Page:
Although the most important evidence in behavioral disorders arise from single-case experimental designs (Alderman et al., 1999; Alderman, 2002; Barlow et al., 2009), which avoid the uncontrolled variance produced by the heterogeneous nature of this disorder (Alderman and Wood, 2013), we find two main limitation in this study. The first one is related to a possible learning effect. The experimental design developed consisted of the application of two seated affordances during 17 sessions, which might produce this undesirable learning effect. Nevertheless, and even if the outcome was affected by learning effect, it would not impact the main outcome of this research because in each session the person performed both seated affordances. The second limitation of this study is related to ecological approach. The development of this study was applied in a therapeutic context, which means it was performed in a place without any noise, disruption, or distortion of social environment. As a future improvement of the proposed study, we suggest to carry out this research in a more ecological environment in order to evaluate how the relation between the seated affordances and the environmental adaptation modulates cognition and behavior in a rehabilitation center, a day center for people with disabilities and the family’s house.

In recent decades, physical therapies have incorporated dual-task training into motor development theory. This intervention requires that an individual maintain balance while simultaneously performing another task (cognitive or motor). There may be some confusion regarding the similarity between dual-task training and the therapeutic intervention that we present; however, the two interventions are not, in fact, similar. We resolve these differences with two arguments. The first argument is that dual-task training is categorized as a therapy based on information processing theory, which is known as computational therapy (Martínez-Pernía et al., in press), whereas our proposal is based on the enactive approach. The second argument is that the majority of dual-task training focuses on motor development; however, the aim of the present study is the improvement of behavioral and cognitive performance. To our knowledge, only three other studies apply a dual-task paradigm to improve cognitive function (Caldwell et al., 2003; Elliott et al., 2005; Barra et al., 2015), and this work is the only study that is based on the enactive paradigm.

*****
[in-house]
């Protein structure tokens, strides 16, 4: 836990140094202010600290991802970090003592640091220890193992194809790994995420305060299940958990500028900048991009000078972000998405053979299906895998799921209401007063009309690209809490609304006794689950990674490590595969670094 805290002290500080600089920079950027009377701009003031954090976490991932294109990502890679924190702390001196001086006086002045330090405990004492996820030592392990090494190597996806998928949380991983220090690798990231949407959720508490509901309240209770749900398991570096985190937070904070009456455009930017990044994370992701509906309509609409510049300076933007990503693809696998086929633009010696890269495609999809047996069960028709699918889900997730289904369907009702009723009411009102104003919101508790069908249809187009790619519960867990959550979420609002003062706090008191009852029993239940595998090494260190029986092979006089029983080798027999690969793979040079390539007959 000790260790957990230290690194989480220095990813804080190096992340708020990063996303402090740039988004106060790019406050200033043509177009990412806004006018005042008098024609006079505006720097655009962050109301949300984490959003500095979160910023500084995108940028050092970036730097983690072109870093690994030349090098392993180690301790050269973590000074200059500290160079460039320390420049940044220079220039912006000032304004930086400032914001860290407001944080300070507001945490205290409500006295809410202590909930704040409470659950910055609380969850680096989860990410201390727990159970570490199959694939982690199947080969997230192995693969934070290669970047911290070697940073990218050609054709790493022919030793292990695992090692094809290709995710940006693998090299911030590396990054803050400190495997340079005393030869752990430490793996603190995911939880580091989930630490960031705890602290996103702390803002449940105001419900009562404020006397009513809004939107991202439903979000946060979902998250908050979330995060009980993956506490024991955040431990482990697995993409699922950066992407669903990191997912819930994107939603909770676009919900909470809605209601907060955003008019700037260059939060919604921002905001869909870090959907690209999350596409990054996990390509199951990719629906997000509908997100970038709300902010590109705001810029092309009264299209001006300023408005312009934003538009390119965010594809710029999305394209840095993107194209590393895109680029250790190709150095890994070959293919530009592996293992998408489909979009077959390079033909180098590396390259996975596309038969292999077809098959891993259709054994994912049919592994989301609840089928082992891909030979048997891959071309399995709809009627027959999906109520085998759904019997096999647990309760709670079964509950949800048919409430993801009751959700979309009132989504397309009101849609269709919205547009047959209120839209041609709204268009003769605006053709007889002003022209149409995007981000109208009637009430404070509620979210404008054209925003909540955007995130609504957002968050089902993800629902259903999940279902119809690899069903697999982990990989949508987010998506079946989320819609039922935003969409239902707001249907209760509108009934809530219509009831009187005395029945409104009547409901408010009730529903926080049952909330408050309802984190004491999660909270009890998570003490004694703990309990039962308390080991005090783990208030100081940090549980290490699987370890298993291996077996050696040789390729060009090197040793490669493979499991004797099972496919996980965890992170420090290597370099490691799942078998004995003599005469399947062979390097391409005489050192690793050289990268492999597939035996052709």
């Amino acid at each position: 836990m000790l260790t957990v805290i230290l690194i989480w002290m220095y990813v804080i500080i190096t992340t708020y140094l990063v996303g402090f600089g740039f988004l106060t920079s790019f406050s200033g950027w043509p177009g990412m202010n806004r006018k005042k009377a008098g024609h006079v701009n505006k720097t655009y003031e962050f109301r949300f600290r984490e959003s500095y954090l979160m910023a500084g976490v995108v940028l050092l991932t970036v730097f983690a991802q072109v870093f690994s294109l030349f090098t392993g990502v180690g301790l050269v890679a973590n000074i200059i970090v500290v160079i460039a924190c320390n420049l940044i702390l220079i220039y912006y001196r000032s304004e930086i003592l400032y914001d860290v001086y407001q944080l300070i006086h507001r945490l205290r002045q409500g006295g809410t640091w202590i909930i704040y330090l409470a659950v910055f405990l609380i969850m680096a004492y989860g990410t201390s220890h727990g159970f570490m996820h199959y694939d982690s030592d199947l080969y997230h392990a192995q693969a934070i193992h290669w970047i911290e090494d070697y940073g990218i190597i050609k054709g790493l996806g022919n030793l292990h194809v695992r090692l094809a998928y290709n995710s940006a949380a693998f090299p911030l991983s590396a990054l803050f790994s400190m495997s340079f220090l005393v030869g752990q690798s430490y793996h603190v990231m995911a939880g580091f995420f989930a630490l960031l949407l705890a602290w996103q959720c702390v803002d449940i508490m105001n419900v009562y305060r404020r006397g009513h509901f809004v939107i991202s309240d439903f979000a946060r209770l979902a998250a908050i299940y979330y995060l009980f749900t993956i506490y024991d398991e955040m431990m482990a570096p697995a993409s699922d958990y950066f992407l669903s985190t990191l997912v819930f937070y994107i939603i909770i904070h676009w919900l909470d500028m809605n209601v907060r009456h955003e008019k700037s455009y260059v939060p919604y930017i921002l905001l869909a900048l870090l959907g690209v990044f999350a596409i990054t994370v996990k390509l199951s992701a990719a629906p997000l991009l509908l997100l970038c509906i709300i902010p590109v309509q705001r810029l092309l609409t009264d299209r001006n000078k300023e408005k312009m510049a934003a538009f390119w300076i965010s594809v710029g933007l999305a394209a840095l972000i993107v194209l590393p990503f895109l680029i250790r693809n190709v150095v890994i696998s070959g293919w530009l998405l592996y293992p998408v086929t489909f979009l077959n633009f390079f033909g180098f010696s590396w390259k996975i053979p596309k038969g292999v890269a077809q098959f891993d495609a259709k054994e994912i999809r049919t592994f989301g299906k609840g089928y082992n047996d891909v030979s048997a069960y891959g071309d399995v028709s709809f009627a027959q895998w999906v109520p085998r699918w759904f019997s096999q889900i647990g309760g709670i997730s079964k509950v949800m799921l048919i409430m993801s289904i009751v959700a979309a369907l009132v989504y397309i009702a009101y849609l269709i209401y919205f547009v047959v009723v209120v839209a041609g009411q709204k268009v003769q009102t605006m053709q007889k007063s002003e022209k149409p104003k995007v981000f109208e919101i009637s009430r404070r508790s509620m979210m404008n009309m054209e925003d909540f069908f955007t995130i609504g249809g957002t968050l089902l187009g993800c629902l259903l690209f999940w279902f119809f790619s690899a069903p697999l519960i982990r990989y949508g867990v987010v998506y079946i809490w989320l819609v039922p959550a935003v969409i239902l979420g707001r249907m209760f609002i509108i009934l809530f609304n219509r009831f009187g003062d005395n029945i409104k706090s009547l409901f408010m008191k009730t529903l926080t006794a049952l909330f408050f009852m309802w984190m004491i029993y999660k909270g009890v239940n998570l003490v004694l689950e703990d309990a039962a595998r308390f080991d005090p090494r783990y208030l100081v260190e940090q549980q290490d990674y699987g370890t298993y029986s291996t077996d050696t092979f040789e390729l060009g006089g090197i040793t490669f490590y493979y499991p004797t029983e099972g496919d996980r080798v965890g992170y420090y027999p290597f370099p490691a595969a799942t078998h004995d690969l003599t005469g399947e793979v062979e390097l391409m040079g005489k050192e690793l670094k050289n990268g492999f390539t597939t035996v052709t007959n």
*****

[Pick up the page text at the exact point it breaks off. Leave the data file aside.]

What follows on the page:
The Particularities of the Enactive Approach in Neurorehabilitation

In recent decades, new theories have arisen in the cognitive sciences to address the study of cognition in an innovative manner. These perspectives may be summaries from four primary perspectives, or in Gallagher’s words, “the 4e approaches of the mind” (Rowlands, 2010): embodied, embedded, enacted, and extended. Despite differences among these perspectives, all have one similar characteristic. These perspectives assign major significance to extra-neuronal structures for the study of cognition. Their theories emphasize the importance of the body and the environment in the emergence of cognition. Currently, these theoretical stances are a primary line of research in non-Cartesian cognitive sciences (Rowlands, 2010): such as philosophy, (Gallagher, 1986, 1995, 2000, 2005; Johnson, 1987; Gallagher and Zahavi, 2008; Shapiro, 2011), neuroscience (Varela et al., 1991; Damasio, 1994, 2003; Thompson and Varela, 2001; Edelman, 2004), psychology (De Jaegher, 2013; McGann et al., 2013), education (van der Schyff, 2015; Lozada and Carro, 2016), and artificial intelligence (Clark, 1998). And although these types of studies remain scarce in the rehabilitation sciences, there are some publications based on this theory, such as studies regarding the rehabilitation of persons who suffer from an experiential disorder called hemiphobia (Martínez-Pernía and Ceric, 2011) and embodied-enactive clinical reasoning in physical therapy (Øberg et al., 2015).